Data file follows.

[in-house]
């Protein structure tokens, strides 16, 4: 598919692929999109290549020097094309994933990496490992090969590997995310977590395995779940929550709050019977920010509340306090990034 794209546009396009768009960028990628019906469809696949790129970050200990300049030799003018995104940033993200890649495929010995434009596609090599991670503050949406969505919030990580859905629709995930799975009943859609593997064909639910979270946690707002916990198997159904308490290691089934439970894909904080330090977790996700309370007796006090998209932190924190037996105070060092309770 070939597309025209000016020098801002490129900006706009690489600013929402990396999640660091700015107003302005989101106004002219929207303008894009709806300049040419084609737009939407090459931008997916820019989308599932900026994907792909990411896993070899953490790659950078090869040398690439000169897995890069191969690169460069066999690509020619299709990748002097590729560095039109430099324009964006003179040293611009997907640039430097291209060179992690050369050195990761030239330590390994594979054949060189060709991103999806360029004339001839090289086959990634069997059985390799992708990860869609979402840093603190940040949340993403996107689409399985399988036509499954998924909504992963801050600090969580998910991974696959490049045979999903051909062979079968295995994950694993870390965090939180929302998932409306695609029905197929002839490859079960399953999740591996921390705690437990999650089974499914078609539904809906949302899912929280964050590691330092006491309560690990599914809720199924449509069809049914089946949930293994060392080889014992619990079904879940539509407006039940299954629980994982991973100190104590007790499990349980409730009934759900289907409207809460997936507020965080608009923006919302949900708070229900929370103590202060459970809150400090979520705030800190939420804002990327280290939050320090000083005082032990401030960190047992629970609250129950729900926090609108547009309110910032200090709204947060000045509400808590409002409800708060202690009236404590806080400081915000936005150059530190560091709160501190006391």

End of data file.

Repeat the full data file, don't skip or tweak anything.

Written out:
[in-house]
């Protein structure tokens, strides 16, 4: 598919692929999109290549020097094309994933990496490992090969590997995310977590395995779940929550709050019977920010509340306090990034 794209546009396009768009960028990628019906469809696949790129970050200990300049030799003018995104940033993200890649495929010995434009596609090599991670503050949406969505919030990580859905629709995930799975009943859609593997064909639910979270946690707002916990198997159904308490290691089934439970894909904080330090977790996700309370007796006090998209932190924190037996105070060092309770 070939597309025209000016020098801002490129900006706009690489600013929402990396999640660091700015107003302005989101106004002219929207303008894009709806300049040419084609737009939407090459931008997916820019989308599932900026994907792909990411896993070899953490790659950078090869040398690439000169897995890069191969690169460069066999690509020619299709990748002097590729560095039109430099324009964006003179040293611009997907640039430097291209060179992690050369050195990761030239330590390994594979054949060189060709991103999806360029004339001839090289086959990634069997059985390799992708990860869609979402840093603190940040949340993403996107689409399985399988036509499954998924909504992963801050600090969580998910991974696959490049045979999903051909062979079968295995994950694993870390965090939180929302998932409306695609029905197929002839490859079960399953999740591996921390705690437990999650089974499914078609539904809906949302899912929280964050590691330092006491309560690990599914809720199924449509069809049914089946949930293994060392080889014992619990079904879940539509407006039940299954629980994982991973100190104590007790499990349980409730009934759900289907409207809460997936507020965080608009923006919302949900708070229900929370103590202060459970809150400090979520705030800190939420804002990327280290939050320090000083005082032990401030960190047992629970609250129950729900926090609108547009309110910032200090709204947060000045509400808590409002409800708060202690009236404590806080400081915000936005150059530190560091709160501190006391």